An introduction to Fly Dressing - your first flies
So, why would you set about tying your own flies when every tackle shop in the land has a myriad of pre-tied patterns readily available? Well, there is cost, after the initial outlay for tools and materials it is possible to tie several flies for the price of one shop bought lure. More than this however, it is the satisfaction of creating something that you can take to the water and catch fish on – believe me catching a trout on a fly you have tied yourself gives you a real buzz – that really clinches it.
What equipment will you need to tie your own flies?
There are so many aspects of the art to learn about, from materials to fishing techniques and entomology to the quarry itself but, as with most hobbies, you need to learn the basic skills first to get the most out of it. This is most easily done by joining your local fly dressing club where you can swap information on all these subjects(and a good deal more) and which will usually hold classes, at very little cost. You will need a basic tool kit of a fly tying vice, bobbin holder, a dubbing needle, a pair of hackle pliers and a good pair of scissors to get you started and finally you will need some materials to create your fly with. The list of materials you can use is endless with both traditional and modern variations you can choose from but, initially, the basic requirements are tying thread, hooks in various shapes and sizes, some cock pheasant tail feathers, dubbing materials (such as hare and rabbit fur or imitation seal”s fur for bodies) hackle feathers and some fly tying varnish or clear nail varnish. All these will be explained in more detail as I take you through various patterns in later articles.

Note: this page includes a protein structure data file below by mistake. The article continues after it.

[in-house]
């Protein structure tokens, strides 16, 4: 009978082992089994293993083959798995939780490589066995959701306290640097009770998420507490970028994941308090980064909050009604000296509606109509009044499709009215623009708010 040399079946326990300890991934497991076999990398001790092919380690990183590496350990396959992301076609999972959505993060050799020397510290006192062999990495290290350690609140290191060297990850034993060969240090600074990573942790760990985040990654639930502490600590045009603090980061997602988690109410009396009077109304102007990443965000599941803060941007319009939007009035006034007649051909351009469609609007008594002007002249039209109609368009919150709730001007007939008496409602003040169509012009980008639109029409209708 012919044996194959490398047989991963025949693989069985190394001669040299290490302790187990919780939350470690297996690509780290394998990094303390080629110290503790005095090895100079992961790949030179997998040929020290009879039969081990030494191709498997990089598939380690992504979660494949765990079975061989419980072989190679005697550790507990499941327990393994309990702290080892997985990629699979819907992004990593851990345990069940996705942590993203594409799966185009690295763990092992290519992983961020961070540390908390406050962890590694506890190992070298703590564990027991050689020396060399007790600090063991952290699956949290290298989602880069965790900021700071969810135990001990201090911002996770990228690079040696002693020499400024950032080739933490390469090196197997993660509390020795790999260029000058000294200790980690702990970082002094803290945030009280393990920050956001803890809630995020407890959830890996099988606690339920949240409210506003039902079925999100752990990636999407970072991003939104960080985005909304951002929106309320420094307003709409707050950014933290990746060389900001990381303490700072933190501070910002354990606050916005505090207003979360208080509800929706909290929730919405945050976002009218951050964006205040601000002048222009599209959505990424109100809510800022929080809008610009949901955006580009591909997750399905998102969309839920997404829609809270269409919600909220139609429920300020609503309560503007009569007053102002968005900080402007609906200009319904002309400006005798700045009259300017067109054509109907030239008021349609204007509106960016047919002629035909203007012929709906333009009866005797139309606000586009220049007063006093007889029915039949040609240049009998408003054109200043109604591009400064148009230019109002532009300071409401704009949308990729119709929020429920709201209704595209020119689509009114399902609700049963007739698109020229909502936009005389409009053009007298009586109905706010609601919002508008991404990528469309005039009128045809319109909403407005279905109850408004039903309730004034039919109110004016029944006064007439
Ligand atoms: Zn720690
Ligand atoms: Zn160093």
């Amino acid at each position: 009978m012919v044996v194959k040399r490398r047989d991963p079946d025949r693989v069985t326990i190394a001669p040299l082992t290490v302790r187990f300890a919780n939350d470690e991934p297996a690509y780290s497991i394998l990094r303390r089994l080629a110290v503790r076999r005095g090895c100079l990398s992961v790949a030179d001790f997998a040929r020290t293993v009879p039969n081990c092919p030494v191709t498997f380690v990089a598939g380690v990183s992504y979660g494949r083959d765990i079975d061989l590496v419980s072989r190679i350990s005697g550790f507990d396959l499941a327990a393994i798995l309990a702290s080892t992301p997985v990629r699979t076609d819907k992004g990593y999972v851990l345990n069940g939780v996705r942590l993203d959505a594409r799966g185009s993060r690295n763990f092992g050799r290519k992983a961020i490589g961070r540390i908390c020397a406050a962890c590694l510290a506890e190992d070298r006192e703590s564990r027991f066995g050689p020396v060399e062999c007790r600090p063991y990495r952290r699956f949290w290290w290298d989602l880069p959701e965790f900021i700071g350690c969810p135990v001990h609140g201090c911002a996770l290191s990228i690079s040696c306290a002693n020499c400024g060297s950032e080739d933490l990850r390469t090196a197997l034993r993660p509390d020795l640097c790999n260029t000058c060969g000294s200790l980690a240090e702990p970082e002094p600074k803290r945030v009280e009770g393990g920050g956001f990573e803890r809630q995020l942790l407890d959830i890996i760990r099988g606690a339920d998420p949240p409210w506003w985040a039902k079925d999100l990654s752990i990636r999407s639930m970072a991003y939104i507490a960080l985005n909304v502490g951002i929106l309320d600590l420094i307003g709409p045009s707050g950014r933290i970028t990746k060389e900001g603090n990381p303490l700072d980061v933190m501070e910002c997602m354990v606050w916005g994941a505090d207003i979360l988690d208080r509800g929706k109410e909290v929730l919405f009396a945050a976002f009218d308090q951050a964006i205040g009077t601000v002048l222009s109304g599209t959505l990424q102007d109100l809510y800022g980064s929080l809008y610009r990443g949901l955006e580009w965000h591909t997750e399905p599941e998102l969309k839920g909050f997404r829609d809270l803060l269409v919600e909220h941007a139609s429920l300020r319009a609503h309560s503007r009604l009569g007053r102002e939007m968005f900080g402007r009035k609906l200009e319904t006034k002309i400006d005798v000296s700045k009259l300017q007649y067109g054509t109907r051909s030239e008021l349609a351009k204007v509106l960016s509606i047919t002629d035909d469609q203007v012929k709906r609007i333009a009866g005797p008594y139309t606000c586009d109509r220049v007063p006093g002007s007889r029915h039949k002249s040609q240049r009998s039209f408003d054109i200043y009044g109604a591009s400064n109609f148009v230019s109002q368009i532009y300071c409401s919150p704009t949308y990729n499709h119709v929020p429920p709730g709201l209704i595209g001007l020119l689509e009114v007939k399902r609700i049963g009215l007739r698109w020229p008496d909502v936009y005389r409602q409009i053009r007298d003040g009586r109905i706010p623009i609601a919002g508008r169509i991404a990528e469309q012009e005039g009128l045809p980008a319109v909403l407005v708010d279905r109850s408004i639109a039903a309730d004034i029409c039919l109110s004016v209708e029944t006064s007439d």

Start with a simple pattern
Probably the easiest fly to tie is a buzzer, this is a pattern that represents the larval stage of any small fly or mosquito. As well as being a good starting point for the novice it is also a staple pattern in any fly box as these imitate a regular, year round, food source for trout. You would almost always use these on a lake or other stillwater. The tutorial below will give you some idea of how to tie this pattern and it is a great one to practice to improve basic thread control.
For this pattern you will need:
1. Shrimp/buzzer hook size 10
2. Some bright orange thread
3. Red holographic tinsel
4. Varnish or clear nail polish
Place your hook in the vice and wind on some orange thread and wind it down the hook shank, in close touching turns, to round the bend, leaving the tag end long.
At this point tie in a 4/5 inch length of red holographic tinsel.
Take the thread back up the hook to a point 6mm from the eye of the hook, now wind the thread forwards 3mm and then backwards and forwards over this area, creating a small oval bump for the thorax, finishing at the rear of the bump.
Wrap the tinsel forward over the thread, in overlapping turns to the start of the thorax, now wind the tag end of the thread in open spiral turns to form the ribbing, this gives the suggestion of segmentation, secure with the main thread and cut off the excess. Take the remaining tinsel forward over the thorax, secure with thread wound over and over itself and tie off. Varnish over the fly and allow to dry.
This pictorial sequence shows that with just four elements you can tie a fly that will catch fish. Don’t worry if this sounds complicated, it is difficult to describe the actions in words but the video tutorial below should make everything much clearer.
Derek Cross is secretary and “Hackle” newsletter editor for the Hertfordshire Branch of the Flydressers Guild. The club hold classes for all levels and has a varied programme of speakers, demonstrations and social events. For more information please visit the website or email: email@example.com. Novices can call Darrell Howard on 07092 016 016.
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